Triennial Sha-Gi Looju attracts many youngsters

The popular Shaa-Gi Looju, a local festival at Kazhi Gewog in Wangdue Phodrang resumed this year after the regular hiatus of three years. Among the participants were many young people who are now taking on important roles in the triennial celebration. The elderly say this an encouraging sign for the community as they slowly pass the baton to the new generation of Pazaaps and dancers.

The event performed at Lengkhebji village in Lengbi Chiwog ended on Wednesday. Among the 25 Pazaaps, men dressed as traditional warriors, were many young faces.

Phub Gyeltshen, draped in his best Gho, head covered in a colourful headdress and swinging his sword in the air is performing for the first time at the festival. The 16-year-old student learnt the moves from his seniors. He says he is taking part in the celebrations because someday he will have to pass on the culture to his children. “I feel exhilarated and excited when I am dressed as a warrior and for being a part of the festival.”

He has yet to perfect his moves. Faltering and often affirming his moves with the seniors, he is, however, always ready to learn. “I have learnt a lot of things from the festival but I still have a lot of learning to do. So, I will keep learning. Moreover, I want to share about this unique culture to my friends,” he added.

Likewise, many other teenagers have also joined the festival for the first time this year.

Tashi Dorji, a 14-year-old participant said that he couldn’t take part in the festival so far as he was too young. “However, I got the opportunity this time and I found it very interesting. There is a concern that this culture could decline, as there are not many people taking interest in Pazaap. Likewise, there are also not many people having the apparels worn by a Pazaap”

Tandin Pem, another youth participants says youth participation in the event would help uphold important sociocultural values of the festival. “Our parents have preserved this unique culture so far. So, we the young ones took interest and participated this time to mainly preserve our culture and pass it down to the future generations,” she added.

As much as the youth are interested in the celebrations, the community also has a norm that mandates all households to take part in it. Likewise, the Gewog office this time also focused more on youth participation to strengthen the preservation efforts of the festival.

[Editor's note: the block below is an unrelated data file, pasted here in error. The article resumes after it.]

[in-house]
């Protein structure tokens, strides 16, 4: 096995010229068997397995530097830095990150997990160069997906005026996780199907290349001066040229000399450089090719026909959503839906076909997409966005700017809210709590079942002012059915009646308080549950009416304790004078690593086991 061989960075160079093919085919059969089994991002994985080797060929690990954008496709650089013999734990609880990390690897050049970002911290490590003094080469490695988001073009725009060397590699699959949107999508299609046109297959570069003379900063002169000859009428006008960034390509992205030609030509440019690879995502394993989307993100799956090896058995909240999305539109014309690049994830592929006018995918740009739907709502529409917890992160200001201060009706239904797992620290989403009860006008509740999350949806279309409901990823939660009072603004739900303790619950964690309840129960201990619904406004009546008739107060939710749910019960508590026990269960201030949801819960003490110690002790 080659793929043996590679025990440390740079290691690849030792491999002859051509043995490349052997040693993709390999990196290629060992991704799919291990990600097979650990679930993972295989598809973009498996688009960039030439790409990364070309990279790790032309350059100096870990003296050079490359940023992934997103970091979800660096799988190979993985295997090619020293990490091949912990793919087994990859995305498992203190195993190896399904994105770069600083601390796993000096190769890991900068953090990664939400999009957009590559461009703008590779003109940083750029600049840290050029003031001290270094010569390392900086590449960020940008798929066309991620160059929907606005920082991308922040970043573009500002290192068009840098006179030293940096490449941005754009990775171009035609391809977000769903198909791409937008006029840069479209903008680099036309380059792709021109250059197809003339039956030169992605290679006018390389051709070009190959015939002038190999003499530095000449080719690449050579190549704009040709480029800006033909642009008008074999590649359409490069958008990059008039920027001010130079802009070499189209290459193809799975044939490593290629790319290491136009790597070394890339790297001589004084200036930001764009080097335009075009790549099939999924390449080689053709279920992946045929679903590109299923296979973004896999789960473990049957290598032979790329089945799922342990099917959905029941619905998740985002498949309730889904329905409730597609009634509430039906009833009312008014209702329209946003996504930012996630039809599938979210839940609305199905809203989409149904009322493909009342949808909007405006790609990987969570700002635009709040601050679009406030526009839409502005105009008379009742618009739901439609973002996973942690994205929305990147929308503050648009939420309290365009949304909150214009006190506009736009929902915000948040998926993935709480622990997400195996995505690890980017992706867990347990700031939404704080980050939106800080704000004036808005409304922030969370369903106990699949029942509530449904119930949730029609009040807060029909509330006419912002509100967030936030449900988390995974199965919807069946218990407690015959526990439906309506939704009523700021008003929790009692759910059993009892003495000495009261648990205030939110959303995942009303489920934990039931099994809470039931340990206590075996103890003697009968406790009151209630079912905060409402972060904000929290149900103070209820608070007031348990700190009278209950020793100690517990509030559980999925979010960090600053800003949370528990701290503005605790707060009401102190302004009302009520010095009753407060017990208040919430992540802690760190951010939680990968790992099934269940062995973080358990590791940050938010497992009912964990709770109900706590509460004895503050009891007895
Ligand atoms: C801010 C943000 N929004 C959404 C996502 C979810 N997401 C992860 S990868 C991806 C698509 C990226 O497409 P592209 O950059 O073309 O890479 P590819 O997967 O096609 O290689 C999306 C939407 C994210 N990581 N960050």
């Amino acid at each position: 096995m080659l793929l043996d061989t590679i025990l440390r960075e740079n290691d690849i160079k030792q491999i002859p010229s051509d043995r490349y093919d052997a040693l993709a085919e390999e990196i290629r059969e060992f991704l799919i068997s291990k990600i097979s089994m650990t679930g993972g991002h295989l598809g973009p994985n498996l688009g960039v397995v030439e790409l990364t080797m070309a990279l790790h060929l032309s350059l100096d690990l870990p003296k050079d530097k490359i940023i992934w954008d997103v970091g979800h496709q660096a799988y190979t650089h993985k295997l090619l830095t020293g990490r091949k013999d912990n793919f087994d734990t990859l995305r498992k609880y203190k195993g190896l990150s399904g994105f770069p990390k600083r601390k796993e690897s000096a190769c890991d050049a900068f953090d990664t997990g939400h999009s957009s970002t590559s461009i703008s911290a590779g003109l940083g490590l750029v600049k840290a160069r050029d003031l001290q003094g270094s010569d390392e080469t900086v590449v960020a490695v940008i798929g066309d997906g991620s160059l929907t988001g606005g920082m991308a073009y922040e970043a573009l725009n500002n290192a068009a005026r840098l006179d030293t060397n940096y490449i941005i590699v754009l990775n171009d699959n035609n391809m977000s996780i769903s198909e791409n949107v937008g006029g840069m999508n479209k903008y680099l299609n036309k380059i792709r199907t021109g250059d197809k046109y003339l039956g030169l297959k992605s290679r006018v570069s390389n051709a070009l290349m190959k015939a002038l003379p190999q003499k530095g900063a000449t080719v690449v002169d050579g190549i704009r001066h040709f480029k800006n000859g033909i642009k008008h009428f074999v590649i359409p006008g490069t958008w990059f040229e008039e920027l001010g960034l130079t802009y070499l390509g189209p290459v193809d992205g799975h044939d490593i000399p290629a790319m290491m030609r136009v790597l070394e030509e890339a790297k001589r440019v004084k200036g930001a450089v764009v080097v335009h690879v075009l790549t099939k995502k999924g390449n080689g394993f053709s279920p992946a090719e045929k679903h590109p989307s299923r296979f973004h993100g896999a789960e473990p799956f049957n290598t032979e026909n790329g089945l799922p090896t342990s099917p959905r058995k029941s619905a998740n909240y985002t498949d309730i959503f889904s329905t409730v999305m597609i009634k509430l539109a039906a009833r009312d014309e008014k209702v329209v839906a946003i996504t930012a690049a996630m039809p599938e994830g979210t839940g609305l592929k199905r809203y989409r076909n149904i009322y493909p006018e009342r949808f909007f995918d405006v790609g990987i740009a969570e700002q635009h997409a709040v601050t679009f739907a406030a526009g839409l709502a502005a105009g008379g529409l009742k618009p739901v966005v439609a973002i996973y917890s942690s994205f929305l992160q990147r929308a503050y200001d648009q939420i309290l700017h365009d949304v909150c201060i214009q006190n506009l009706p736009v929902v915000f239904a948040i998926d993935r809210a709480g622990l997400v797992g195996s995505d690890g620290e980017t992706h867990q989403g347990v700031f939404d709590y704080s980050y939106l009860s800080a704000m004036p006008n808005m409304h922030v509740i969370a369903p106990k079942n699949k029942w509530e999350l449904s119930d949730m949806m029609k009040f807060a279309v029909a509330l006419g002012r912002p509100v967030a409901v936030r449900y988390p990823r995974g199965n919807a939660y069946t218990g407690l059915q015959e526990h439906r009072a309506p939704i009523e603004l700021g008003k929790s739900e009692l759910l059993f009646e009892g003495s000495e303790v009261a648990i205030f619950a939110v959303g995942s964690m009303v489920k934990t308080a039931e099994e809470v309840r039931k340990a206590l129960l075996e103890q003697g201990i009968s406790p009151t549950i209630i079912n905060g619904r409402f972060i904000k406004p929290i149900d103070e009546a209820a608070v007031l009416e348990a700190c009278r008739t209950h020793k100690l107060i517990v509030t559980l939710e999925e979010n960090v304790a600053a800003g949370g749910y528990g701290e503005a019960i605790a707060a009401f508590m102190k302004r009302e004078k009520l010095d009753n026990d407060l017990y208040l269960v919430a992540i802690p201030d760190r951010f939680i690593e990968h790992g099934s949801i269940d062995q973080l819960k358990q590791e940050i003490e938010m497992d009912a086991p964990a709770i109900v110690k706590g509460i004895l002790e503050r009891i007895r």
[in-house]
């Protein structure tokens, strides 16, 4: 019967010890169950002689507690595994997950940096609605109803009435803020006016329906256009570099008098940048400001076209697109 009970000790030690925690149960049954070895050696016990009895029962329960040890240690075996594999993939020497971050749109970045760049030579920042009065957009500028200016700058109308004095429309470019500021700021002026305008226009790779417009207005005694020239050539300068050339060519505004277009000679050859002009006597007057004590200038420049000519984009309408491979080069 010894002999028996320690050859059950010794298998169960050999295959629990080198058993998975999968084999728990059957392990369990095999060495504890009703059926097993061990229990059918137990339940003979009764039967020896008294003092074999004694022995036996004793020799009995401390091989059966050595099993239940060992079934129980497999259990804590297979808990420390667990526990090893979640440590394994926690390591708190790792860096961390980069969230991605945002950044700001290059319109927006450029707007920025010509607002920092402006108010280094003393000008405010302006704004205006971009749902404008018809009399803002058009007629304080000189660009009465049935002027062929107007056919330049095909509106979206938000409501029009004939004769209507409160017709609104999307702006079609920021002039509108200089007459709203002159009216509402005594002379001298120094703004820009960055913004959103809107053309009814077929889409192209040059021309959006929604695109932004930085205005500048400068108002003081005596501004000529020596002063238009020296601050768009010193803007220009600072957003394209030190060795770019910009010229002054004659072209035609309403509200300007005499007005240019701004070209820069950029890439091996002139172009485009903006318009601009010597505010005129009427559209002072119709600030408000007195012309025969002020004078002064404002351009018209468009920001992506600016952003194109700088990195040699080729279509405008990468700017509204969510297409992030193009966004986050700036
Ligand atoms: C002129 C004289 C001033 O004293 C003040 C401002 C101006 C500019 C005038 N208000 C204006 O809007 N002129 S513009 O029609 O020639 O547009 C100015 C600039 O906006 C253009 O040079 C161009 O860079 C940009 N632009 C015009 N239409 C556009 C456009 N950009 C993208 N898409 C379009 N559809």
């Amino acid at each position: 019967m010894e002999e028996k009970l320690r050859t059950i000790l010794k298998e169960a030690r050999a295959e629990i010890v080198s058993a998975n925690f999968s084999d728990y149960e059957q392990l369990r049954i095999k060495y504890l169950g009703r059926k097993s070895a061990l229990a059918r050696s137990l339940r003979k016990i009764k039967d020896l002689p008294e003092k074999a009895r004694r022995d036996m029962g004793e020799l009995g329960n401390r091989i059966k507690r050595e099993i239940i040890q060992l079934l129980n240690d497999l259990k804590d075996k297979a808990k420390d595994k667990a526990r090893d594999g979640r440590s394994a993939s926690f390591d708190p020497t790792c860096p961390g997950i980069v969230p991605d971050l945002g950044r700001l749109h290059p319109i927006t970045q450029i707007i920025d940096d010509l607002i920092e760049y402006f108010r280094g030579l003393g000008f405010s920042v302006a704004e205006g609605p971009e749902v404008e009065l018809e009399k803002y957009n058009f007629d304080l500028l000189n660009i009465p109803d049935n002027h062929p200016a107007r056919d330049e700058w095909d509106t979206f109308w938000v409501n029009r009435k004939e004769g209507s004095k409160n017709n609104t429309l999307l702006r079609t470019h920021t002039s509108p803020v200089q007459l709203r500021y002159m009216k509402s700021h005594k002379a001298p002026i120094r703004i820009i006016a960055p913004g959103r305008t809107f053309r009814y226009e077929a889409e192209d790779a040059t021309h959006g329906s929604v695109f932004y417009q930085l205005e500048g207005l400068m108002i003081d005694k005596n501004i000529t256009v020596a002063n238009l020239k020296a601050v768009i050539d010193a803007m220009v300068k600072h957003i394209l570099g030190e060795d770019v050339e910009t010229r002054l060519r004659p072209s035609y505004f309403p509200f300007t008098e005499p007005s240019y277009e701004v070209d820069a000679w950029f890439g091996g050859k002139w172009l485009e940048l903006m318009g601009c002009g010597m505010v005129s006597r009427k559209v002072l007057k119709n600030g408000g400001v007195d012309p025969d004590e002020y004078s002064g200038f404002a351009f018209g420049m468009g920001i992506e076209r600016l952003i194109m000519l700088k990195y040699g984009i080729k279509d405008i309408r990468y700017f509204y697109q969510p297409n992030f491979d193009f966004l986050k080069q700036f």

“We thought if our youth know about the festival well, we would be able to preserve and sustain it for years to come. Therefore, we have requested more youth to take part in the celebration even if the Looju is usually performed by a relatively young group most of the time. On top of that, we can see that the youngsters are inherently very keen about it,” shared Kazhi Gup Kinley Wangdi.

Pemba, an elderly in Lengbi Chiwog said, “There might come a time when our children don’t know the very essence of the festival, that’s why we are encouraging them to take part and they are very cooperative.”

According to the locals, Sha-Gi Looju is considered as an important event for the community. It is performed as an offering to their local deity called Phola Bji-Shi Taap, who is believed to cleanse the residents of their obstacles and misfortune. A Paw and a Neljorm-a male and a female shaman are in charge of the ritualistic proceedings.

It is also an occasion to bring the community together. Often, women are seen dressed in elaborately woven Kiras, and ornaments. Women from each household offer Zow or roasted-puffed rice to the main guest at the festival. Over the years this has evolved into the much-known “Molay Dendur’ or the beauty pageant which is actually the gathering of young women and not so much of a beauty contest.

After a day of dance and celebrations, the festival end with prayers for the well-being of the young and the old; hoping for another another three years of peace and fortune.

Changa Dorji

Edited by Kipchu


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